Haiti, the poorest nation in the Western Hemisphere, faces overwhelming poverty. Massive deforestation has left its people vulnerable to deadly mudslides and floods, such as those that killed an estimated 3,000 people in late 2004, when tropical storm Jeanne swept through the area. The ouster of President Jean-Bertrand Aristide last spring was only the latest upheaval in this country's long history of political violence, repression, and instability.

Yet Chavannes Jean-Baptiste, the founder of the Peasant Movement of Papay, has hope for the environment and people of Haiti. An agronomist, he has spent more than three decades training tens of thousands of farmers
to use water-saving irrigation systems, natural fertilizers and pesticides, and simple erosion-prevention techniques. He's also fought for legal and economic justice for rural Haitians.

Jean-Baptiste's efforts have exacted a great personal cost: he has faced several assassination attempts, and was forced into exile from 1993 to 1994. But his work has also resulted in the planting of more than 20 million fruit and forest trees and, he says, fostered a strong sense of solidarity among the subsistence farmers in his area. "They've come to understand that together, they can change the way they live," he says.

Jean-Baptiste was awarded a 2005 Goldman Environmental Prize at a ceremony in San Francisco on April 18. He spoke with Grist through a translator.

Grist: Tell me how you came to found the Peasant Movement of Papay.

Jean-Baptiste: I started my work in 1972. I was a Catholic lay worker, and as part of my training I had to find out how peasants in the region were doing agricultu
re. I began to learn from the peasants that their biggest problems weren't technical -- I thought from my education that that would be the case -- but were more socioeconomic and cultural. So I had to rethink everything.

I began to read, and do a lot of research, and from this I began to discover my own way of educating. I began to realize that the peasantry had problems with divisions among themselves, and that they were extremely fatalistic, and that these problems and issues were holding them back. Little by little, I developed a method of education and organization. I started in 1973 with two small groups, and now we have a movement of 60,000 people.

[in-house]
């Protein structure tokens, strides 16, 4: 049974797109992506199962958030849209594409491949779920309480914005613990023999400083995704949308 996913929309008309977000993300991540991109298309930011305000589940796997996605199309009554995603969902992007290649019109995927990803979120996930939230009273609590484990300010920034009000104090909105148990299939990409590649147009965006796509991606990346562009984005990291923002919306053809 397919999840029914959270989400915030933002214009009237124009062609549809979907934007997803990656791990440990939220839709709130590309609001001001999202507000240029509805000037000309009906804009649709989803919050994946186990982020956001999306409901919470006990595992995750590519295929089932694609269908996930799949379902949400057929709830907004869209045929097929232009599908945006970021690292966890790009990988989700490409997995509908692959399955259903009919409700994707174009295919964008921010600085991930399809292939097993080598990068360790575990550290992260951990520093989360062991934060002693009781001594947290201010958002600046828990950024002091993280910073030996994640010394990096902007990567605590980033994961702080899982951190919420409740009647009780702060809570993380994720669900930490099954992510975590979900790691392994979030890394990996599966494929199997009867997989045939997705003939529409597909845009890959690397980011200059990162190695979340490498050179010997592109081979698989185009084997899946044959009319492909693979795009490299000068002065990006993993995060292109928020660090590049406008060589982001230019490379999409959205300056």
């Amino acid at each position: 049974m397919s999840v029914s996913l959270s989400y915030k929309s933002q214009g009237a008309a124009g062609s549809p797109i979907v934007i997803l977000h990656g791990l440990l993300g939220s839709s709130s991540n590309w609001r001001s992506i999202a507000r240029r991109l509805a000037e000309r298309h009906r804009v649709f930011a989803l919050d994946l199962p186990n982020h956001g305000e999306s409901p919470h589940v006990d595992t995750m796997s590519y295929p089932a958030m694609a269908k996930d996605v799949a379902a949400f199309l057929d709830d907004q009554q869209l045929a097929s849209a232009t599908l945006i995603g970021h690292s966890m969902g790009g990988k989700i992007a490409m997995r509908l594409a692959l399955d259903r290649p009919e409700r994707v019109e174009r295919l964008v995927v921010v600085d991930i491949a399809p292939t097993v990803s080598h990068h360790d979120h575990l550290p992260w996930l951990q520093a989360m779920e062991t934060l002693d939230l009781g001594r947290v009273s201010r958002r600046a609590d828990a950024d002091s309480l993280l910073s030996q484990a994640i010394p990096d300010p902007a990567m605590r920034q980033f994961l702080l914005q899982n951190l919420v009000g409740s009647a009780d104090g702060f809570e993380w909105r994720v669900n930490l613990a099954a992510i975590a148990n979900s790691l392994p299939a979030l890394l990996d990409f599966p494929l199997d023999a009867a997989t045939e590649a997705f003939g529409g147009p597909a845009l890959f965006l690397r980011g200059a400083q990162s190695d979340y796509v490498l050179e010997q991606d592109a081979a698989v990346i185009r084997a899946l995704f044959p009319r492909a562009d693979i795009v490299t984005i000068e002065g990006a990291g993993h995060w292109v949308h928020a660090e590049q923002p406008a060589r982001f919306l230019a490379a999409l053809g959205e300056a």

Grist: How have you engaged so many people in your efforts?

Jean-Baptiste: The secret is that I knew how to eliminate the divisions that separate people, and to create solidarity. The thing that weaves people together is solidarity around economic, social, and work issues. I also understood what their real interests and needs wer
e. Their immediate need was for the production of food, and we realized that to assist with the production of food we had to create respect for the land, create security in land tenure, and protect the people from the rampages of the middleman. We had to look at all aspects of farm production.

So we began by addressing the immediate needs of the peasant, then moved into other areas. We fought for peasants to have justice in the courts, struggled with them against unfair taxation, and fought with them against the usury system -- which sometimes charges people 300 percent interest per year. We now have a credit union, so peasants can borrow money without paying such high interest rates. The stocking of seeds for the future allows peasants to make a greater profit from production, and training in organic and sustainable farming has increased the capacity of farmers.

It's these kinds of struggles, against all kinds of abuses, that have caused the peasants to come together in solidarity.

st: What do you think is your greatest success so far?

Jean-Baptiste: The peasants now understand that they are the actors for change in their own lives. They've come to understand that together, they can change the way they live. They've come to understand that they can create their own destiny -- that it's not something created by someone else and imposed on them. There's a Haitian proverb: "What man makes, he can remake." People, human beings, have degraded the environment, and human beings need to repair it.

Grist: You currently chair the national council on peasant issues. Will this position help your work?

Jean-Baptiste: I joined this commission with great hope. But alas, those hopes have not been realized, as the new government does not truly have proposals to help the peasants. It's possible that I am going to have to denounce this government, because they are fooling the people.

Grist: Of the many challenges facing the land and people of Haiti today, what do you cons
ider to be the most pressing?

Jean-Baptiste: The destruction of the environment is the greatest problem facing Haiti today. At the time of Haiti's independence , it was 80 percent covered with forest. Today, less than 2 percent is forest. That situation is threatening daily life in Haiti, and you can see this in the terrible destruction caused by the flooding after [tropical storm Jeanne] last year. Agricultural production in the country has fallen to an extremely low level, and the peasantry is dependent on imported food, which plunges them into extreme poverty. Haiti now produces only 40 percent of the food we eat. In addition, we have the terrible problem of political instability. It's difficult to make a list of priorities -- we have to deal with these problems all at once.

Grist: What will this award mean for your work?

Jean-Baptiste: Because it is a prize for the environment, we will invest it in the environment. We will create programs for water management, and increase
our efforts to produce more food and trees at the same time. We'll develop more and distribute more natural pesticides and fertilizers, and invest part of the prize in different sources of alternative energy.

Michelle Nijhuis is a freelance writer living outside of Paonia, Colo.

© 2005, Grist Magazine, Inc. All rights reserved.
© 2005 MSNBC.com

URL: http://msnbc.msn.com/id/7709150/